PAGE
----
An bhfuil na laethanta 10 n-uaire níos faide in Indiana? Conas a thagann leat an oiread sin a dhéanamh? Ní náire ar bith orm anois go bhfuil do chuid ghaeilge ag sárú mo chodasa ag an tráth seo, tá intleacht as cuimse agat? Dhá dhochtúireacht, tá sé ag dul rite liom mo mháisteacht do chur i gcríoch.
Riadach a chuir an ceist
Níl, níl a fhios agam, níl sí ná baol air agus níl. :)
Séard a thárla gur rinne mé an dá bhunchéim (rud atá neamhchoitianta, b'fhéidir, ach ní ró-éisceachtúil é) agus nuair a chuaigh mé ag cur isteach ar ollscoileanna iarchéime, níor cuireadh abhaile orm go gcaithfinn éirí as ceann amháin nó eile acu. Mar sin níor éirigh.
Agus mar adeir an seanfhocal, "is geall le sos malairt oibre": nuair a thraochaim mé féin ag obair ar thráchtas amháin, is féidir liom luí isteach ar an gceann eile arís. Is mór agam sin, mar níl mé ar na daoine seo ar féidir leo stánadh ar bhalla bhán ar feadh tamaill agus faoiseamh a bhaint as. Tá éad agam orthu ach ní fhéadaimse. Dá bhfágfaí mise gan rud le déanamh ach breathnú ar bhalla bheadh sé chomh maith agam a dhul agus mo chloigeann a chnagadh air, nó bheadh an oiread céanna suaimhnis ag teacht dom as.
When are you next coming to Ireland?
Asked by CarolC
Well, I haven't bought any tickets yet, but almost certainly sometime this next year. I can't imagine spending a year in Zürich and not squeezing in a trip or two to Ireland!
Next time I come I want to see a little more of Dublin - twenty-four hours wasn't nearly enough! - and then (if it's more than a weekend trip) head out for "points west." Connemara would be nice but I'm not picky - I'd even go to Munster if it meant the chance to speak Irish.
you say your ma and da have some irish in them . so do you pratice with ya folks or are there a different dielict then you as i think you said your Connacht Irish or are there Connemara too ?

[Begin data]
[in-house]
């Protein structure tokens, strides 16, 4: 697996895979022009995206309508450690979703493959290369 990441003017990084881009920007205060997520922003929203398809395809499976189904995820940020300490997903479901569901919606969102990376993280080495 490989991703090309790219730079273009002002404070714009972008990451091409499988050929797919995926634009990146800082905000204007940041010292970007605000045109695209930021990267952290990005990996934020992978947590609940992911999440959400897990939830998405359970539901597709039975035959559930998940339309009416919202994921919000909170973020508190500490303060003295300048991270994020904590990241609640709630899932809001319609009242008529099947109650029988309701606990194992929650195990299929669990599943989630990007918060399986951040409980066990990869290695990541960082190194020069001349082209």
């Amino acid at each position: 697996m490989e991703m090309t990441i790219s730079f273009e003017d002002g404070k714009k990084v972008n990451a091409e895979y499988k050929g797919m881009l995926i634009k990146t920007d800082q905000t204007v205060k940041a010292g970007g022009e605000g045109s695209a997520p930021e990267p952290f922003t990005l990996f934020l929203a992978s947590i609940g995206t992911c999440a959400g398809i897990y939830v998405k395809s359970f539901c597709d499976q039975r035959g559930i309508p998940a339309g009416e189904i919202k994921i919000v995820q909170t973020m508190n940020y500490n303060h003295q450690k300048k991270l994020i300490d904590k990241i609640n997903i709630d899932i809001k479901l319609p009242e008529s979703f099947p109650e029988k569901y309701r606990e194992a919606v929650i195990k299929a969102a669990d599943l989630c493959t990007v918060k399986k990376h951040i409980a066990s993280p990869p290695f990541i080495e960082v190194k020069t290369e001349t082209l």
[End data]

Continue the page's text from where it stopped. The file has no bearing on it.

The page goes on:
Asked by SeanMurphy1
Irish ancestry, yes, but not the language. As far as I know the last of my Irish ancestors came here in the 1850s; I know for a fact that nobody in our family has been able to speak any Irish for at least four generations.
My father's people were weavers from Co. Antrim, so I assume the Irish they brought with them would have been Ulster Irish. As I said, though, I only found out about all this after I'd already started learning the language, so it hasn't really affected my choice of dialect. I have Connemara Irish simply because I wound up with a Connemara teacher.
If you could live one day over again (but not have the power to change anything that happened that day) what day would it be and why?
Asked by Deb
February 16, 2006. Nuala Ní Dhomhnaill came to the university to do a poetry reading; I went to it (naturally!) and wound up talking to her and a couple of Irish Studies people at the reception afterward. I could barely string three sentences together in Irish at the time - my vocabulary was decent but I'd only been speaking for about six months - but she was very patient and we had an interesting conversation. At the end of it she asked if I could join them for dinner. So there we were - Nuala, five Irish language professors, and me with my three sentences. They were having a rare old time of it, telling jokes, discussing history, swapping stories about teaching experiences, gossiping about publishers... all of it in Irish, and most of it therefore going right over my head. I was trying so hard to understand that my memory of the whole dinner is a bit of a blur. Even so, it was an incredible experience. The language was alive to me that night like I'd never felt it before.
If I could I'd love to revisit that day. I don't know whether I'd experience the same half-dazed exhilaration all over again, or just understand more and sharpen the memories I have of the day, but either one would be just fine with me. :)
These questions were all posted on the forum thread for this interview. You can still discuss the interview there.